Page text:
He's starting to realize he's different - Advice

Katie - posted on 06/14/2010 ( 1 mom has responded )




Hello Again,

I wanted to know if anyone had any advice for me.

We had tried not to talk much about my son's tics in front of him. He is 5 and never really seemed self-consious about them. Sometimes even unaware of some of them.
A string of events have led to him being much more aware including a trip to the neurologist, his dad bugging him about them for a while (thankfully he's stopped), and his general curiousity.

Anyhow, as he was putting on his shoes this morning he was having a hard time. He has this tic where he wants to snap his toes much like people snap their fingers, rubbing his big toe and the toe beside it together to try and make a noise. He sorted of tenses up all his other toes when he does it too. He had one shoe on and was trying to wait the tics out to put the other one on.

Now he won't wear socks and won't properly fasten his shoes because he can't tic right when he does. I can't wait for school to be out so he can have a flip flop summer.

So anyway he says to me, "Mommy, why don't the 'feels like it stuff' (thats what he calls his tics) just go away? Does everybody have 'feels like it stuff'?"

I said "Not everybody"

To which he replies, "I knew it, nobody else in my class has 'feels like it stuff.' It's not fair!"

It broke my heart, because up until recently it never seemed to bother him. I guess we couldn't live in ignorant bliss forever, but I really need help figuring out how to explain this in terms my 5 year old understand and be able to deal with.


Dana - posted on 06/15/2010




I know how you feel. My son is 9 and his tics started around 5/6 yrs old. He was always aware of them from the start, although it never seemed to bother him. When he was diagnosed I told him he has TS and tried to explain it the best I could for him to understand.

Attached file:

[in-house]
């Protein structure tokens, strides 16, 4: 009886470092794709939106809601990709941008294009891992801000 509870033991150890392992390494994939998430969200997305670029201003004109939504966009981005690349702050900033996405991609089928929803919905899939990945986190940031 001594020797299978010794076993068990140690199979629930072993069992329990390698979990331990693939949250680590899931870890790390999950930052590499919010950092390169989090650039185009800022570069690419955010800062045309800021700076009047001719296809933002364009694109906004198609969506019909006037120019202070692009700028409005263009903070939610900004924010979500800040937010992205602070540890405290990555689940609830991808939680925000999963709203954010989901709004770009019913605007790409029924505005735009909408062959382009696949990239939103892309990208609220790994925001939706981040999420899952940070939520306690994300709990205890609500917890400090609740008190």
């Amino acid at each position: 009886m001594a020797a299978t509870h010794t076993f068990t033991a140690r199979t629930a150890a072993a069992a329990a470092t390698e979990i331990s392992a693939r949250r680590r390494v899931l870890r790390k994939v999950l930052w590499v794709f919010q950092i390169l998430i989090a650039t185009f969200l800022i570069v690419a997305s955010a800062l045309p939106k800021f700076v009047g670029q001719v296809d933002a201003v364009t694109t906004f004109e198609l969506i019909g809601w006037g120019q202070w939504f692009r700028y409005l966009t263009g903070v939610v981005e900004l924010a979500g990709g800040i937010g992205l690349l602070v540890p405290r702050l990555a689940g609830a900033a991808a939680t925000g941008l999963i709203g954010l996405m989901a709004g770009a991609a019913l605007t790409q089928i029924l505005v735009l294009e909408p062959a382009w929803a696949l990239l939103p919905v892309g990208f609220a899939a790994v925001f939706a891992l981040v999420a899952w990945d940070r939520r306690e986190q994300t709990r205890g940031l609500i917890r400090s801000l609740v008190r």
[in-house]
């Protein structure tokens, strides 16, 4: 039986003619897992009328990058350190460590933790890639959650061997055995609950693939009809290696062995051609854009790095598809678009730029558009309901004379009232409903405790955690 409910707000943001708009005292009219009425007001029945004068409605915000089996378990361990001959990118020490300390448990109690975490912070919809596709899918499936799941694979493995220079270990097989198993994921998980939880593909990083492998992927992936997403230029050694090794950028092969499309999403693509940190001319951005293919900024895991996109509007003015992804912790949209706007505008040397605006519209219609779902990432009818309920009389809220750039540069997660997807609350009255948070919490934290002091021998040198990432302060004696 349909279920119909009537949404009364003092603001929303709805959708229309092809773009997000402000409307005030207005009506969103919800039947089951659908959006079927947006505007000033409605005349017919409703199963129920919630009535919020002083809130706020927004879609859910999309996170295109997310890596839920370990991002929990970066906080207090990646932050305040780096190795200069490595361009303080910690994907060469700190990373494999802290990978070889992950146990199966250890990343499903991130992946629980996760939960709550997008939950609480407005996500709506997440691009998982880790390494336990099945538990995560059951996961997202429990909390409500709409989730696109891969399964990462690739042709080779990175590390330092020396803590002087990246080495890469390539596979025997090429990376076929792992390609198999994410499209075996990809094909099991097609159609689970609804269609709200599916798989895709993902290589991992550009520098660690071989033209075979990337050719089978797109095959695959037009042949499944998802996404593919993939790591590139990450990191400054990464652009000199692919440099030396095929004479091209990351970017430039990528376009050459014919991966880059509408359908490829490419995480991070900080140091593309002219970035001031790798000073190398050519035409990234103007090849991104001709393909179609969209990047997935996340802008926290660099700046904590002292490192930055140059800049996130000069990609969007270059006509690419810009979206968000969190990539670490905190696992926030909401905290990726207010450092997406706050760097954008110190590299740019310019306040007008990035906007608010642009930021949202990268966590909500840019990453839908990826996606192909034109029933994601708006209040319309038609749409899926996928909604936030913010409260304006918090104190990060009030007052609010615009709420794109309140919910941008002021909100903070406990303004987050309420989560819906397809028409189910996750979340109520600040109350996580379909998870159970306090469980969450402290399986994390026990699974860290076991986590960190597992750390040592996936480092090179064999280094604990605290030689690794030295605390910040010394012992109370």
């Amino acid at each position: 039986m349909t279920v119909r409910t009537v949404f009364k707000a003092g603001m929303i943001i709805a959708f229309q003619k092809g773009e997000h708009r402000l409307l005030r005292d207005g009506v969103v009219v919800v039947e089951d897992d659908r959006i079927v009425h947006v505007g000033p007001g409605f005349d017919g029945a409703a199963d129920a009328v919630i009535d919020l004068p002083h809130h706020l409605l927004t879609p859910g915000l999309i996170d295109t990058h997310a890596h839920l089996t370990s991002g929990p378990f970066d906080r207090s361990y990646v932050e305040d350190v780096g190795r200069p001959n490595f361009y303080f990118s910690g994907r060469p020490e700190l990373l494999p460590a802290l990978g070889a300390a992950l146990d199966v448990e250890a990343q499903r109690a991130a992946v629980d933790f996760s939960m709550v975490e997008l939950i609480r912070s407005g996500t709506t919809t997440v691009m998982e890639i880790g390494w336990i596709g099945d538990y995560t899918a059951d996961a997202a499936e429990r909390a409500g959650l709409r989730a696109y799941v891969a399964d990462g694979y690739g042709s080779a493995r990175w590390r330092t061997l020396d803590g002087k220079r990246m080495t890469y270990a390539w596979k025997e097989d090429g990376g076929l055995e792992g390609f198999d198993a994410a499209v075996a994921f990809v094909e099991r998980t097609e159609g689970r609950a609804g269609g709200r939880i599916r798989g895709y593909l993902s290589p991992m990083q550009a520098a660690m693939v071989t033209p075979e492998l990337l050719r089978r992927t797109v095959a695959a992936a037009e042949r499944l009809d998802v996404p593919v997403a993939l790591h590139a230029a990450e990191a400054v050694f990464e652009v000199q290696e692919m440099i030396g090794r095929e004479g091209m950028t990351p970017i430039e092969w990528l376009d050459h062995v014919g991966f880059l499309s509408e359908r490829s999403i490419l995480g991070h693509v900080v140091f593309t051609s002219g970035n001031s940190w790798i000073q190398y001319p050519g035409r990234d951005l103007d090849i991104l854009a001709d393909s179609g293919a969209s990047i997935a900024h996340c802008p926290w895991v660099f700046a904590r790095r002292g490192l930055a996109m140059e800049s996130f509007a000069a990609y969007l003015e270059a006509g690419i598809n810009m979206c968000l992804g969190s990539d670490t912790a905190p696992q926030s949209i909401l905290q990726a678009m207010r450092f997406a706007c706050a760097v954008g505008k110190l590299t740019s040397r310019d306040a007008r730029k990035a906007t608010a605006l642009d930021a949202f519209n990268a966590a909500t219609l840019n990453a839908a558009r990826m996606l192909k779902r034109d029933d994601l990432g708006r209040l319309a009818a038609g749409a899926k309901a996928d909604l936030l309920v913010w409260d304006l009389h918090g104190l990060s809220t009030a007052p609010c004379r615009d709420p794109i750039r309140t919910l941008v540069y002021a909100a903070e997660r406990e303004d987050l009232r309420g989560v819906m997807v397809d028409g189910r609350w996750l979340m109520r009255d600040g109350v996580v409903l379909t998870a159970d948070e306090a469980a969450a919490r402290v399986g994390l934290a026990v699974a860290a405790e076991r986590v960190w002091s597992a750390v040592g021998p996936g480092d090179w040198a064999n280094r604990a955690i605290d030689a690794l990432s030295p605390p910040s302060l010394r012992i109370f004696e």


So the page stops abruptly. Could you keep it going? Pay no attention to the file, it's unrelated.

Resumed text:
A couple of months ago Matthew asked me when his tics were going to go away. So, it's just now that he's really understanding that he'll always have them. Try reading him the book Tic Talk: Living with Tourettes Syndrome by Dylan Peters. I had to request it from our library but it was worth it. Matthew liked the book because it was written by a child. I also have him in a counseling group that is made up of boys his age. Each child has an issue they are dealing with such as deafness, autism, etc. Even though non have TS, Matthew sees that everyone is dealing with something and they share feelings and ideas on how to handle things that are bothering them. He loves going to the group! Hope this helps. Your son is right, it's not fair, and it sucks (to put it bluntly), but my husband and I keep telling our kids that life is what you make of it, do your best and keep your chin up. Things always seem to work out somehow.

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